Tuesday, February 2, 2010

Trust the Midas Touch

According to myth, Dionysus granted King Midas the ability to turn anything he touched to gold. All this seemed like a good idea until he accidentally turned his food, drink, and daughter into gold. (No word on how Mrs. Midas felt about any of this.) This fable seems to be missing an important ingredient: shouldn’t he be turning air into gold as well? How much air would Midas turn to gold each second?

Knowing some simple physics will help us immensely with this problem. First off, air molecules are constantly in motion, which means they’re constantly bouncing off old Goldy McGoldypants. Each time they bounce off him, the air molecules turn into gold and presumably precipitate into gold dust that falls to the ground. Each air molecule is moving with some kinetic energy—the energy of motion—where the kinetic energy KE is given by,

KE = m v2 / 2,

where m is the mass of the molecule and v is the velocity or speed of the particle. From thermodynamics, it is known that the mean kinetic energy of a molecule is given by,

KE = 3 kB T / 2,

where, kB = 1.38×10-23 J K-1 is Boltzmann’s constant and T=298 K is room temperature. Most of the air is made of nitrogen gas, which has a mass of 4.6×10-26 kg. From this info, we can solve for the average speed of the particles,

v = (3 kB T / m)1/2 
= [ 3 · (1.38×10-23 J K-1) · (298 K) / (4.6×10-26 kg) ] 1/2
= 520 m/s.

At that speed, we’d expect a lot of air to collide with Midas. If Midas is 1.8 m tall and 0.6 m wide, then he has a cross sectional area of 1.1 m2. The number of collisions will be roughly equal to the number of molecules passing through this area. Using the velocity above and the density of air, we can compute the mass of molecules bouncing off Midas each second,

mass = (density of air) · (cross section area) · (speed of molecule)
= (1.2 kg/m3) · (1.1 m2) · (520 m/s)
= 690 kg/s.

If the air-to-gold reaction obeys mass conservation, Midas would be generating 690 kg each second. Admittedly, his lungs would almost instantly fill up gold.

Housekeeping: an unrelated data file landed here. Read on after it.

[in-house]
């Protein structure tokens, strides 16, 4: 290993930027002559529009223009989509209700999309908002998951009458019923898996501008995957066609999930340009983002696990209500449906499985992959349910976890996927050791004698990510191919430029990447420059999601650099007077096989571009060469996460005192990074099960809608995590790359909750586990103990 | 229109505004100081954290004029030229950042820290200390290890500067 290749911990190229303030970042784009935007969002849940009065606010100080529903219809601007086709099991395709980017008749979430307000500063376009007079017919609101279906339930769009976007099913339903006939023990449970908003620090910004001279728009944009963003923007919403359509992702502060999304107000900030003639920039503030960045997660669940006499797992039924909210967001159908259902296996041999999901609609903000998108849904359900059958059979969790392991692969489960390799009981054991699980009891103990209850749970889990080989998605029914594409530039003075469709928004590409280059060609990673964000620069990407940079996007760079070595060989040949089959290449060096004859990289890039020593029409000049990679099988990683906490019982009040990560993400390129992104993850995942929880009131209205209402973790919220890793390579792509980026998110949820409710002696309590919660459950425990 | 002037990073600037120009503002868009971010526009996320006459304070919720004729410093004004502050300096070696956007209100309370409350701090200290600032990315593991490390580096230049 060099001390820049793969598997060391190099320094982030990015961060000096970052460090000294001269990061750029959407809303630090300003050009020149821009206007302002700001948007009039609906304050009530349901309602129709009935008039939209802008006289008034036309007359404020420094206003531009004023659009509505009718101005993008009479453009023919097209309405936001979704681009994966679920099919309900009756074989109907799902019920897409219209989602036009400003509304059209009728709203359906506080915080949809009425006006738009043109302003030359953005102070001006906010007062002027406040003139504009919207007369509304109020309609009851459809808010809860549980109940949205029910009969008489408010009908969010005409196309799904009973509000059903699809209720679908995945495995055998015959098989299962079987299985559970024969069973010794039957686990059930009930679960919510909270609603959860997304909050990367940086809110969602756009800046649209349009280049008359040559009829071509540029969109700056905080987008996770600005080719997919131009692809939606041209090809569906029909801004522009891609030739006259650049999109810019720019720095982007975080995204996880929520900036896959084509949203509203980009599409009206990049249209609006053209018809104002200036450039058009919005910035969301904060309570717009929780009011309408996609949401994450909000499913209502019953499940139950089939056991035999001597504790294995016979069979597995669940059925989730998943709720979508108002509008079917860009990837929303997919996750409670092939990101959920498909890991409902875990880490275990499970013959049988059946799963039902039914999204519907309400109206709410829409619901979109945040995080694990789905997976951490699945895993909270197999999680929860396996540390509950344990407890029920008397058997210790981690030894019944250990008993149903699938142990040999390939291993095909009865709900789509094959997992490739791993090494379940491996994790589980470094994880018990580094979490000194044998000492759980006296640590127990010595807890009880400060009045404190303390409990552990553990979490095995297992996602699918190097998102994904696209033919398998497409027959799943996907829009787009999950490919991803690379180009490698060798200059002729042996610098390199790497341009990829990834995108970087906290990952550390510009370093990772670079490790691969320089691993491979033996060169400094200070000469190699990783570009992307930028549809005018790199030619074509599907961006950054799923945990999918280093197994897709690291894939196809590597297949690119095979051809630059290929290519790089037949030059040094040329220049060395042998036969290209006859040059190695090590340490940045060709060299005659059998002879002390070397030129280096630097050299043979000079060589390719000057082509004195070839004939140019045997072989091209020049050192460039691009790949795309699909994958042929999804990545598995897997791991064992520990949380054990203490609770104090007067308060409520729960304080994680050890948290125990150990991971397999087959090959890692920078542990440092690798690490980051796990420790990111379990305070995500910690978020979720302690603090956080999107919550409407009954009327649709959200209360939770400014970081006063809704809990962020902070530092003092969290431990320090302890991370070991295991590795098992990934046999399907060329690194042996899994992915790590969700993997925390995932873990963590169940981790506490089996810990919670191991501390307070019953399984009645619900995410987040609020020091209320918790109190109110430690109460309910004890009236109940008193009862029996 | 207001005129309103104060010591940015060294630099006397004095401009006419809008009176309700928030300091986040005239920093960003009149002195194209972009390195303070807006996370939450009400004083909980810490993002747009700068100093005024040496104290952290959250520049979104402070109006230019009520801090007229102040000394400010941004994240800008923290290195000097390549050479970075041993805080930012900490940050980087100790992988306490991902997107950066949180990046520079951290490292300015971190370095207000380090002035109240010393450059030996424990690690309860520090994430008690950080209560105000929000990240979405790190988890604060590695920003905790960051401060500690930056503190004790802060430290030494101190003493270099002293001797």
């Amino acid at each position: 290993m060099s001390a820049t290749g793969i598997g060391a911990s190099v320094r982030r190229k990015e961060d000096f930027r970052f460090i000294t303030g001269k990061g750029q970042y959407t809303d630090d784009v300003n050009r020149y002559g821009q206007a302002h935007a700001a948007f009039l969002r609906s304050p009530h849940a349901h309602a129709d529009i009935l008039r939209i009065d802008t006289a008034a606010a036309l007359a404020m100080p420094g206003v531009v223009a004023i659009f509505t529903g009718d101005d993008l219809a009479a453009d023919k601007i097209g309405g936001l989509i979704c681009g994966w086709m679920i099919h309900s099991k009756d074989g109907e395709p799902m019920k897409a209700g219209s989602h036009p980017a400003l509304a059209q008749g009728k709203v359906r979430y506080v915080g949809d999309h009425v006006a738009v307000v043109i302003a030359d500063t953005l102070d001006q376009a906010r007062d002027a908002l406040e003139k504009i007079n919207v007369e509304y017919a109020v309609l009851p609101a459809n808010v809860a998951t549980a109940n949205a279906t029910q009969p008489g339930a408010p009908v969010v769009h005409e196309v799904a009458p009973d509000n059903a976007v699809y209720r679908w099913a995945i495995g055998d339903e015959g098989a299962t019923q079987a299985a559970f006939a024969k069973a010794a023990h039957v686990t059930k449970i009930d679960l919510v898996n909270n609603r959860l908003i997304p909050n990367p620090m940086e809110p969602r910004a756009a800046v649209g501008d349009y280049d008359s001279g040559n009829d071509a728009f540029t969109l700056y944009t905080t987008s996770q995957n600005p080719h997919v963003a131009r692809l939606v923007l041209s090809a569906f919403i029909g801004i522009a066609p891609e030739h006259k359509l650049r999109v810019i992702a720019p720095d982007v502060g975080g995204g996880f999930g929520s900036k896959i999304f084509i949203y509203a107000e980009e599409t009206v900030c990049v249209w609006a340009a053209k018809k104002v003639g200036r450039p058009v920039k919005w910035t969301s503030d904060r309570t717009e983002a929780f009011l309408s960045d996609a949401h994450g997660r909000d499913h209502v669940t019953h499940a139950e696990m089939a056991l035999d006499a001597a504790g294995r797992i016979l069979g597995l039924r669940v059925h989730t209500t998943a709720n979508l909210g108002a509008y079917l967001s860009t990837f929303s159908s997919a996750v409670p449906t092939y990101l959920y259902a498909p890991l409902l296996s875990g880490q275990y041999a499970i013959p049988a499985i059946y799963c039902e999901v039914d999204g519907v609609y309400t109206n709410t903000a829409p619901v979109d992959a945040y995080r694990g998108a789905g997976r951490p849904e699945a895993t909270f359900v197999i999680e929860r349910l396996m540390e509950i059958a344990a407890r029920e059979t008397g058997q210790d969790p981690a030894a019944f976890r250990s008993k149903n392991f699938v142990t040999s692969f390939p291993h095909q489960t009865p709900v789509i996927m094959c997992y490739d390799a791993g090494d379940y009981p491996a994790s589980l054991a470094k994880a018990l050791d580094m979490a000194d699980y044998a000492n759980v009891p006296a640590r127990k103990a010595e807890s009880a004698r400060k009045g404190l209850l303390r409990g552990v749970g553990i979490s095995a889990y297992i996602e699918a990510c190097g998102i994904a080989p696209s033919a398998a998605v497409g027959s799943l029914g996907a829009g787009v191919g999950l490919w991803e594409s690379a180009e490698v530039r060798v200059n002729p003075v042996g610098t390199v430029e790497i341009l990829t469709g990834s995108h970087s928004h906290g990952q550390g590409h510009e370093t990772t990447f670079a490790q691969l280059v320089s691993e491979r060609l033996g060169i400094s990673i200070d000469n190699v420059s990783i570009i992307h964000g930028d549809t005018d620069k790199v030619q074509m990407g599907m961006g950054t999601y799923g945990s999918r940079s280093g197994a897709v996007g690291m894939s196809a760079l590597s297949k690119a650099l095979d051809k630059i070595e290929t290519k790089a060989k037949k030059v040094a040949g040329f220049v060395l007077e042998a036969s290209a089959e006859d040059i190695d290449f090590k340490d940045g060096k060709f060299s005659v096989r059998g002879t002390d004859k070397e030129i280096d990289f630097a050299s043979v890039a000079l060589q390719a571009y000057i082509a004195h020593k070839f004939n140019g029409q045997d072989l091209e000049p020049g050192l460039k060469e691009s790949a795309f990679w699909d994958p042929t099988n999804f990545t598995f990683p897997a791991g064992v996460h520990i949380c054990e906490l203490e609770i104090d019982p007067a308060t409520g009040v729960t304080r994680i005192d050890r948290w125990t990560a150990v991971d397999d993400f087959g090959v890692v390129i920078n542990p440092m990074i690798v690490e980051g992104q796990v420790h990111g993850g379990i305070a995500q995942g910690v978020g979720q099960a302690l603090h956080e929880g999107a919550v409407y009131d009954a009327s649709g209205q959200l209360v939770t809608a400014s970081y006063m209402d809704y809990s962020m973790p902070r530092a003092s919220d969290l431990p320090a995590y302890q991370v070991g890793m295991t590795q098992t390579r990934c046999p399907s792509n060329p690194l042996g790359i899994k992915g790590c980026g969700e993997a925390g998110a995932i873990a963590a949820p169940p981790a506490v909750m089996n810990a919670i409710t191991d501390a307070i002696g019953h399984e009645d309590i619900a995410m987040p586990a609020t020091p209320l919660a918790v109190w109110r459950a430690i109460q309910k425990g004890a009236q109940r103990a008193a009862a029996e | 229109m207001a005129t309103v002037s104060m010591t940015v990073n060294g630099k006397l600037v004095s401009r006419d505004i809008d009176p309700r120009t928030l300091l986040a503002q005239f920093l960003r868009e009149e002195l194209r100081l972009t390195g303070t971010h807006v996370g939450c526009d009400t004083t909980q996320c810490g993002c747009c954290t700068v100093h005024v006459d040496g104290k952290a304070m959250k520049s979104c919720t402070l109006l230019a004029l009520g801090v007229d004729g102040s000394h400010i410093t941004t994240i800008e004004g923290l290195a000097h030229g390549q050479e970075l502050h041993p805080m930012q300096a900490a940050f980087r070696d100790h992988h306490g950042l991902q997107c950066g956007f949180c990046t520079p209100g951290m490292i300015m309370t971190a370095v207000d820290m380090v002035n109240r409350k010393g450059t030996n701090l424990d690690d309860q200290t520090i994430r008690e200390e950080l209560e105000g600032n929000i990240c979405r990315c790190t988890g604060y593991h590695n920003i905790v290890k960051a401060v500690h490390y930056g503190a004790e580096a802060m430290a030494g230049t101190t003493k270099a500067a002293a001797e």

Counterpoint: Your Fermi sense may be tingling. This number seems too large. After all, this would mean that all the molecules in a fairly large room (i.e. a room with a volume of about 500 m3) would collide with Midas in one second! That seems very unlikely. We may have simplified too much. The reason is that while each molecule is moving at about 520 m/s, they are constantly bouncing off of each other so that their net speed is much less than this. (To learn more, click here.) Complicating things even more is the fact that Midas is essentially creating a vacuum by removing molecules from the air. In addition to sucking more molecules towards him, this will decrease the pressure, which may in turn lower the temperature of the room. In any event, it’s a much more complicated problem than we’re treating here. If you think you can do a better job, feel free to post your own solution. I’m curious to see what others come up with.

1 comment:

  1. Air pressure at sea level is 101,325 N/m^2. The human skin is about 2 m^2. This means the air around us is exerting a total force of 202,650 N and that means that our skin is pushing back on the air with the same force.

    We assume that the air molecules hit the skin turn to gold and come to a complete stop. We can calculate that skin exerting the force listed about can bring a 390 kg mass traveling at 520 m/s to a stop in 1 second.

    390 kg of gold would make an 11 inch cube and sell for $13.8 million. 390 kg of air would make a 22.4 foot cube.